By Kelleigh Welch
*Note: This article originally appeared in the April 2013 edition of Pro Sound News.
New York’s Park Avenue Armory, known for its 55,000-square-foot Wade Thompson Drill Hall, hosted a week of performances in March of German composer Karlheinz Stockhausen’s Oktophonie, which immersed the audience into a space-age experience of light and sound.
During his lifetime, from 1928 to 2007, Stockhausen composed more than 370 individual pieces, and his music is seen as a significant contribution to the age of modern and electronic music. Sticking to his electronic innovation, Oktophonie was composed and recorded prior to any performances, and was intended to be played back for the audience in a surround sound environment writ large. As a result, there were no performing musicians present at the Armory; instead, the “performance” was the mixing of playback within the surround environment itself.
Walking into the hall, attendees were each given a white robe and directed to sit on one of the many cushions on the floor surrounding a DiGiCo SD8 console, where sound designer Igor Kavulek and sound projectionist Kathinka Pasveer controled the performance. A total of 32 Meyer Sound MSL-4 loudspeakers and 24 600-HP subs surrounded the audience in a virtual cube, projecting sounds in various patterns throughout the performance.
According to Pasveer, the composition is meant to depict a war between Michael and Lucifer, with loud and frightening bomb sounds within the music. During WWII, Stockhausen was stationed at a field hospital in Bedburg, Germany, where he experienced the terrors of war first hand— witnessing bombings and gunfire at only 16-years-old—and he recreated this fear through the composition.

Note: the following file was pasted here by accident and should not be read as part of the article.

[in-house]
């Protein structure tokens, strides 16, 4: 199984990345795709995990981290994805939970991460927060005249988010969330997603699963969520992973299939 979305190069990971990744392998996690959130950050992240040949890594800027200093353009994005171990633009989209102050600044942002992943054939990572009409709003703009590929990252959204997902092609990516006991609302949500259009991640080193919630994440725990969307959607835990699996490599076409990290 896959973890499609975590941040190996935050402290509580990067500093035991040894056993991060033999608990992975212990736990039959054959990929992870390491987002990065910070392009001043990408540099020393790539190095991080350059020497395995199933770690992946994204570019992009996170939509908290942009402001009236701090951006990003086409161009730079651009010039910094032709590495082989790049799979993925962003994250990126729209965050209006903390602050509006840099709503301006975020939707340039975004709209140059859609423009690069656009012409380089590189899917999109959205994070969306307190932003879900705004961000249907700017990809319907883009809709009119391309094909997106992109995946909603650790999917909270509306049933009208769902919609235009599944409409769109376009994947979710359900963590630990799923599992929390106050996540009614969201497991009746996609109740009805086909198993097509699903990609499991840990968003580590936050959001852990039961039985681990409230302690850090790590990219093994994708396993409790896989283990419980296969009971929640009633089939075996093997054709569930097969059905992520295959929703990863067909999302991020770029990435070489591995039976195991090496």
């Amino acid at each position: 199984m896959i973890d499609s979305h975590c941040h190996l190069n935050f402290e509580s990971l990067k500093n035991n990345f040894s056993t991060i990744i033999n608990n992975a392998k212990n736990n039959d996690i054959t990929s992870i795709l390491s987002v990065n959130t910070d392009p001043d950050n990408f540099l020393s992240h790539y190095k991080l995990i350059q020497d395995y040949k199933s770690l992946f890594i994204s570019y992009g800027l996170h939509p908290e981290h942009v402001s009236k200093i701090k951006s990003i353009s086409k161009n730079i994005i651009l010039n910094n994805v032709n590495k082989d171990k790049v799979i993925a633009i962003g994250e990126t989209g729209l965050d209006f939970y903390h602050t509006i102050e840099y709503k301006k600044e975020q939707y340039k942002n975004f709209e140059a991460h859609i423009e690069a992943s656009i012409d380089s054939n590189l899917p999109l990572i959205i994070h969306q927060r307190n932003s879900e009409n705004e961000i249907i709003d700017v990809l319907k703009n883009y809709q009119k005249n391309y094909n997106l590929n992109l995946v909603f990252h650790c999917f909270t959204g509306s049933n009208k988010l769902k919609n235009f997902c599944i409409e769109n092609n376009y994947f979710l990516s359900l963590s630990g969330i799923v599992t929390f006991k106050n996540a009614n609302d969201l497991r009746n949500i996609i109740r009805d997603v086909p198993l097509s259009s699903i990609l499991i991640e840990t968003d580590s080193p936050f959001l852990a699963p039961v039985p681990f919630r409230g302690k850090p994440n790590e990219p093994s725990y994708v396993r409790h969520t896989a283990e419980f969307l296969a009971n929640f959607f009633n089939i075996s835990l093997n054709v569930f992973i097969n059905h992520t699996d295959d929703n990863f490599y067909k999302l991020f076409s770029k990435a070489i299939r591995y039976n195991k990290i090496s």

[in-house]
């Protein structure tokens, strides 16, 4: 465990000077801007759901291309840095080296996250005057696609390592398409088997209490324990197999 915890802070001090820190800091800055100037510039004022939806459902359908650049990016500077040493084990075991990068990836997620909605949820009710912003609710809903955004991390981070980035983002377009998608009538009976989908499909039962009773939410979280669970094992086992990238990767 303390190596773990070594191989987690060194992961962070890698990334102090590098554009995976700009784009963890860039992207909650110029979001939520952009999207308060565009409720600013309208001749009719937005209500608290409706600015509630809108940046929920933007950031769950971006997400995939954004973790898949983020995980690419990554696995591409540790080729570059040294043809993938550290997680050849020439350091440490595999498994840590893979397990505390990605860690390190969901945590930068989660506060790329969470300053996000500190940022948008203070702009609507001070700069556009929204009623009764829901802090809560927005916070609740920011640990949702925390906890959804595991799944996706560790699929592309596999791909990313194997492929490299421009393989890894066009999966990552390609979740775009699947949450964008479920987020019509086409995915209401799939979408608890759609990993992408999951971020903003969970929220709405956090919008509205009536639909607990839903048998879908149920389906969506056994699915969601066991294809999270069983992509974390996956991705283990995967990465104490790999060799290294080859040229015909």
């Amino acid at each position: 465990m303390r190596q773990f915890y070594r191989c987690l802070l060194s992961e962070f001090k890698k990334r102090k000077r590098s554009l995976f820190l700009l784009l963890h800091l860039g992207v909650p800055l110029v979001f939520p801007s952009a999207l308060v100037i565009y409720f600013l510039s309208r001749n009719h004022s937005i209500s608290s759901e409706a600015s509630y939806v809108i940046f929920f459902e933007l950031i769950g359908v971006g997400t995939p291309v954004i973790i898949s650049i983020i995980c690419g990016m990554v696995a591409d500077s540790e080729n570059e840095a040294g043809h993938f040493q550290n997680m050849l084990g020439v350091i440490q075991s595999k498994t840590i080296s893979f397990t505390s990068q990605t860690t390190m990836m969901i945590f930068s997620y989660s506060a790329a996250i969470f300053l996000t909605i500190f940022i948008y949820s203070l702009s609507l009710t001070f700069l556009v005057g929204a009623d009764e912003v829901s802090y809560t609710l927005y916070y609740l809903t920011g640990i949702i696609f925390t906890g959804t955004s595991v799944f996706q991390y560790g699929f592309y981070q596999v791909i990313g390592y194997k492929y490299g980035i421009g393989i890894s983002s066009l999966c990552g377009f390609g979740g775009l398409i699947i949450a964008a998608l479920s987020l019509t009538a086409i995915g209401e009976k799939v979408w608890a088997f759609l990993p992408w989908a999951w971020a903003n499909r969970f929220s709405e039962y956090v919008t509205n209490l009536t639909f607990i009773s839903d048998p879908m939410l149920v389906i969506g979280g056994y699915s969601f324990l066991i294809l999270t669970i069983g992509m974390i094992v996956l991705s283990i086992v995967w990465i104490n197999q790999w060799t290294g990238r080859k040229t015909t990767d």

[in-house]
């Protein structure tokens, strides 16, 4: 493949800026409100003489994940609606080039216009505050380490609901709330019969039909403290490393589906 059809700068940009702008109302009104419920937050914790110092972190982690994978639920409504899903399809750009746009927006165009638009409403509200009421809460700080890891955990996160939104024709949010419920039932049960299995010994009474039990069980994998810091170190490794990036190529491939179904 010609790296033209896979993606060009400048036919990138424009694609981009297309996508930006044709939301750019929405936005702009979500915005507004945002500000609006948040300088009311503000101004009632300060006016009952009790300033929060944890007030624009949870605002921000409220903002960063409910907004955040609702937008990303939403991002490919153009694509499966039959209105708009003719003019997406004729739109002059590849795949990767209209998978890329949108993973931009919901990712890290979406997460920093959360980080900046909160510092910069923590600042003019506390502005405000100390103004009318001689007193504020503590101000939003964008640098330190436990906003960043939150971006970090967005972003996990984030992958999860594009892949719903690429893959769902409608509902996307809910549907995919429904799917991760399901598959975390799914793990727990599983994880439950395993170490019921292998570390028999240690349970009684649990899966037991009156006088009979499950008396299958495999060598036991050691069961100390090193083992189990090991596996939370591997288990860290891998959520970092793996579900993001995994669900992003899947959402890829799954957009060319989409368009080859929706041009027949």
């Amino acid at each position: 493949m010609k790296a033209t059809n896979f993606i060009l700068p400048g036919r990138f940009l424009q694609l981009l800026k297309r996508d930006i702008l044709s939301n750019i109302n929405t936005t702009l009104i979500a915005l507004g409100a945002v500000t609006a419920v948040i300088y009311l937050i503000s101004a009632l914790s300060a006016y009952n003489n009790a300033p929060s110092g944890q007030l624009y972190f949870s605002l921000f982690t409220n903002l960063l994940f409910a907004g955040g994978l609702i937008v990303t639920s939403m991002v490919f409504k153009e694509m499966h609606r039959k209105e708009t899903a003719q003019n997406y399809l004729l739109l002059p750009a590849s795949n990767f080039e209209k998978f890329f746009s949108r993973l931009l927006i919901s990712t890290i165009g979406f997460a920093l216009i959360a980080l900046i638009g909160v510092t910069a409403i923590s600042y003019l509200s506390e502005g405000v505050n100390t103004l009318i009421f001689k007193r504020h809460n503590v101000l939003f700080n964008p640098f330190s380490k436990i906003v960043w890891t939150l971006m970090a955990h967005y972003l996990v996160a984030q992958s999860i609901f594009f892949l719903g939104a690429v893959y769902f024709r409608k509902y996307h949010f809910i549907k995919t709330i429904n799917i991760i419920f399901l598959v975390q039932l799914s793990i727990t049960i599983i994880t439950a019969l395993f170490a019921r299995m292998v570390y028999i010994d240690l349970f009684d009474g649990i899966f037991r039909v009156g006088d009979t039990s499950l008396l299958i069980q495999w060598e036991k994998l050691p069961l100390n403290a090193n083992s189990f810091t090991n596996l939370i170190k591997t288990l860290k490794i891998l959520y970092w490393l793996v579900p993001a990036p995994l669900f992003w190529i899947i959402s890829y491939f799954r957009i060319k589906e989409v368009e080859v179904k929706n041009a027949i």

“It’s about war,” Pasveer said. “It’s about the invasion of two groups, the Michaels and Lucifers, and this music is the background of that scene. That’s why there are the sounds of bombs, exploding objects and airplanes. It’s war.” It is a composition inside a composition—originally written as one part of Stockhausen’s Dienstag (Tuesday), which is part of a larger, seven-part opera titled Licht (Light). Oktophonie, named after the octophonic audio arrangement with eight channels playing back through speakers that surround the listener, can be played as part of the Dienstag opera, or as a separate piece, as it was performed at the Armory.
When composing Oktophonie, Stockhausen intended to place the audience into the center of a virtual cube, surrounding the listeners in speakers with four channels projecting from the base and the other four playing 45 feet above the audience. As the piece is played through the speakers, the sound moves in various patterns from front to back, side to side, and in spirals.
“It’s a square with another square on top,” Pasveer said. “This (composition) is produced by Stockhausen with eight layers of music. It’s all specialized in the studio and then he mixed it back to eight channels, and those eight channels are played back into the hall.”
Kavulek said the size of the room allowed him to project the sound at a higher volume, but it also placed on him the challenge of choosing the best speakers for the job. Originally, Kavulek said he wanted to use a different set of speakers, but when he couldn’t acquire enough for the performance, he decided to follow Stockhausen and chose the Meyer MSL-4s and HP-600s. “Stockhausen always worked with Meyer Sound,” Kavulek explained.
In his note to the audience, Park Avenue Armory Artistic Director Alex Poots said Stockhausen would project a small image of the moon during other performances of Oktophonie, and Stockhausen wanted the setting of this piece to take place on the moon. Through the lighting choreography created by the show’s Lighting Designer Brian Scott, the illusion of the moon moving around the Earth was created.
The performance itself was meditative— it fully engulfed you into the lunar atmosphere as you slipped in and out of your own thoughts, letting your imagination define the intentions of the composition.